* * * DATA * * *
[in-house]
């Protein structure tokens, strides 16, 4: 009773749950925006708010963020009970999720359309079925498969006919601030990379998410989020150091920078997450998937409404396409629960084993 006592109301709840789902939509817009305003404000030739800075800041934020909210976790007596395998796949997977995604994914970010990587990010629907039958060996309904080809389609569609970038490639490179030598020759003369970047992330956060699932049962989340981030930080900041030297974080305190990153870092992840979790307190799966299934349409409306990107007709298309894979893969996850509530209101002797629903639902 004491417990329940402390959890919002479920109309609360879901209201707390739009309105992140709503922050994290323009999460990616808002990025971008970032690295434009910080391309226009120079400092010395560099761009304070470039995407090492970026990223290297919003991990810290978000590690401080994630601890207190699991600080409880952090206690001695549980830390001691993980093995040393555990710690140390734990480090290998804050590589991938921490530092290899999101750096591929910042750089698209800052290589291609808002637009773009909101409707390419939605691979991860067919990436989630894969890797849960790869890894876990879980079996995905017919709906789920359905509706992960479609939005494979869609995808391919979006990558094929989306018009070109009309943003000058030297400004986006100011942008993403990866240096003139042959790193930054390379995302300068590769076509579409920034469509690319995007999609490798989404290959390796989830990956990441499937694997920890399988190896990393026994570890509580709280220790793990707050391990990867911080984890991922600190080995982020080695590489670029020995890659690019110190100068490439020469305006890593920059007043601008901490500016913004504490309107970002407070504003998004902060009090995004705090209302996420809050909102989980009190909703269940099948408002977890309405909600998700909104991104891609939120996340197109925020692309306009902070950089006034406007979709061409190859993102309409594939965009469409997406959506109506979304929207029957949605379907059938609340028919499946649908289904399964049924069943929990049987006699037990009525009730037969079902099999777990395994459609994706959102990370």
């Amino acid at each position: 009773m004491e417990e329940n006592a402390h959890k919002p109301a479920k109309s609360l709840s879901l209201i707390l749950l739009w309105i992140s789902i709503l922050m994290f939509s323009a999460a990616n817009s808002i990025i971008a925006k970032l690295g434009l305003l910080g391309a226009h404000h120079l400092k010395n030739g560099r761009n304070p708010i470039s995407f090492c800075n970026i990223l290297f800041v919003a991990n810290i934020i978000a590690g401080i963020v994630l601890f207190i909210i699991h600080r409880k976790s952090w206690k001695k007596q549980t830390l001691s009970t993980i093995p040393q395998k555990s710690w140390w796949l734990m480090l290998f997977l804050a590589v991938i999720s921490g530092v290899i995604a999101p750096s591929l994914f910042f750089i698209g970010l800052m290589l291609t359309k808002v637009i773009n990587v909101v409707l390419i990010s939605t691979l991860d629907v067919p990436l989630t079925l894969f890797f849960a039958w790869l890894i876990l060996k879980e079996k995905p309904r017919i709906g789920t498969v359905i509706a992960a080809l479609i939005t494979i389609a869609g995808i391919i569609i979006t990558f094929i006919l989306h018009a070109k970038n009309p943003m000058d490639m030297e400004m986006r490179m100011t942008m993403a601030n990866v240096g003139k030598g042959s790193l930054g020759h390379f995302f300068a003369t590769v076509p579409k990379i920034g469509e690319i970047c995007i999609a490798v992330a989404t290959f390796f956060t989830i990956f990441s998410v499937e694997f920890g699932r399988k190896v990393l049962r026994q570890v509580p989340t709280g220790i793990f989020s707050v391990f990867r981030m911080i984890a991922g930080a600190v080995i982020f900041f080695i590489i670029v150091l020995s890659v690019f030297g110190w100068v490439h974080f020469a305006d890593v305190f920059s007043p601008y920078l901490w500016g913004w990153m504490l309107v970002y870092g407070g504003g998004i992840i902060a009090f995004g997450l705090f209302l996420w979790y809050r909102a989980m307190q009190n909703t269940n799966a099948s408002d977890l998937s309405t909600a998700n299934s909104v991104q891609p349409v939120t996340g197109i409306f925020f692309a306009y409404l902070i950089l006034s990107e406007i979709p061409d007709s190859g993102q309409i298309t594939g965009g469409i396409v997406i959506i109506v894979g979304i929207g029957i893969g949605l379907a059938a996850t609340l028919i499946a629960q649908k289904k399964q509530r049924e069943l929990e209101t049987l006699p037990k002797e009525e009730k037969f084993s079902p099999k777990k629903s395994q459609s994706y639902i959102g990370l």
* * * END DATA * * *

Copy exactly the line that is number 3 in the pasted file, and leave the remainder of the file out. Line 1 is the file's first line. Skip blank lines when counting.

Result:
């Amino acid at each position: 009773m004491e417990e329940n006592a402390h959890k919002p109301a479920k109309s609360l709840s879901l209201i707390l749950l739009w309105i992140s789902i709503l922050m994290f939509s323009a999460a990616n817009s808002i990025i971008a925006k970032l690295g434009l305003l910080g391309a226009h404000h120079l400092k010395n030739g560099r761009n304070p708010i470039s995407f090492c800075n970026i990223l290297f800041v919003a991990n810290i934020i978000a590690g401080i963020v994630l601890f207190i909210i699991h600080r409880k976790s952090w206690k001695k007596q549980t830390l001691s009970t993980i093995p040393q395998k555990s710690w140390w796949l734990m480090l290998f997977l804050a590589v991938i999720s921490g530092v290899i995604a999101p750096s591929l994914f910042f750089i698209g970010l800052m290589l291609t359309k808002v637009i773009n990587v909101v409707l390419i990010s939605t691979l991860d629907v067919p990436l989630t079925l894969f890797f849960a039958w790869l890894i876990l060996k879980e079996k995905p309904r017919i709906g789920t498969v359905i509706a992960a080809l479609i939005t494979i389609a869609g995808i391919i569609i979006t990558f094929i006919l989306h018009a070109k970038n009309p943003m000058d490639m030297e400004m986006r490179m100011t942008m993403a601030n990866v240096g003139k030598g042959s790193l930054g020759h390379f995302f300068a003369t590769v076509p579409k990379i920034g469509e690319i970047c995007i999609a490798v992330a989404t290959f390796f956060t989830i990956f990441s998410v499937e694997f920890g699932r399988k190896v990393l049962r026994q570890v509580p989340t709280g220790i793990f989020s707050v391990f990867r981030m911080i984890a991922g930080a600190v080995i982020f900041f080695i590489i670029v150091l020995s890659v690019f030297g110190w100068v490439h974080f020469a305006d890593v305190f920059s007043p601008y920078l901490w500016g913004w990153m504490l309107v970002y870092g407070g504003g998004i992840i902060a009090f995004g997450l705090f209302l996420w979790y809050r909102a989980m307190q009190n909703t269940n799966a099948s408002d977890l998937s309405t909600a998700n299934s909104v991104q891609p349409v939120t996340g197109i409306f925020f692309a306009y409404l902070i950089l006034s990107e406007i979709p061409d007709s190859g993102q309409i298309t594939g965009g469409i396409v997406i959506i109506v894979g979304i929207g029957i893969g949605l379907a059938a996850t609340l028919i499946a629960q649908k289904k399964q509530r049924e069943l929990e209101t049987l006699p037990k002797e009525e009730k037969f084993s079902p099999k777990k629903s395994q459609s994706y639902i959102g990370l």